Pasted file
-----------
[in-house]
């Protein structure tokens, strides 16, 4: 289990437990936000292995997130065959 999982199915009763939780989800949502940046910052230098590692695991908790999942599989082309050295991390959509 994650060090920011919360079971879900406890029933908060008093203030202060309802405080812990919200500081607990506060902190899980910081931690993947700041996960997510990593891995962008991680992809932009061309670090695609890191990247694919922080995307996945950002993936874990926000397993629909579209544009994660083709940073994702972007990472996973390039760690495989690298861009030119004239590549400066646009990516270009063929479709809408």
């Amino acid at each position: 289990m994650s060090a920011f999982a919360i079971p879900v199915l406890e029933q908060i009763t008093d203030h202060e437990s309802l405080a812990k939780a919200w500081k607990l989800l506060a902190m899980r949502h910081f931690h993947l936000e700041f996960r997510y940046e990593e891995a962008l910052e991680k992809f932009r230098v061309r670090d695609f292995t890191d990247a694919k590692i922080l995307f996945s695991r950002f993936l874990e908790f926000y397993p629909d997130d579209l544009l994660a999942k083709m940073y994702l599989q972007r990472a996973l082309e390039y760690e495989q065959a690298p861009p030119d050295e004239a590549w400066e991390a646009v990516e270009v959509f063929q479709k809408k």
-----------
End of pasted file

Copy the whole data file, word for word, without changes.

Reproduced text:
[in-house]
């Protein structure tokens, strides 16, 4: 289990437990936000292995997130065959 999982199915009763939780989800949502940046910052230098590692695991908790999942599989082309050295991390959509 994650060090920011919360079971879900406890029933908060008093203030202060309802405080812990919200500081607990506060902190899980910081931690993947700041996960997510990593891995962008991680992809932009061309670090695609890191990247694919922080995307996945950002993936874990926000397993629909579209544009994660083709940073994702972007990472996973390039760690495989690298861009030119004239590549400066646009990516270009063929479709809408």
């Amino acid at each position: 289990m994650s060090a920011f999982a919360i079971p879900v199915l406890e029933q908060i009763t008093d203030h202060e437990s309802l405080a812990k939780a919200w500081k607990l989800l506060a902190m899980r949502h910081f931690h993947l936000e700041f996960r997510y940046e990593e891995a962008l910052e991680k992809f932009r230098v061309r670090d695609f292995t890191d990247a694919k590692i922080l995307f996945s695991r950002f993936l874990e908790f926000y397993p629909d997130d579209l544009l994660a999942k083709m940073y994702l599989q972007r990472a996973l082309e390039y760690e495989q065959a690298p861009p030119d050295e004239a590549w400066e991390a646009v990516e270009v959509f063929q479709k809408k």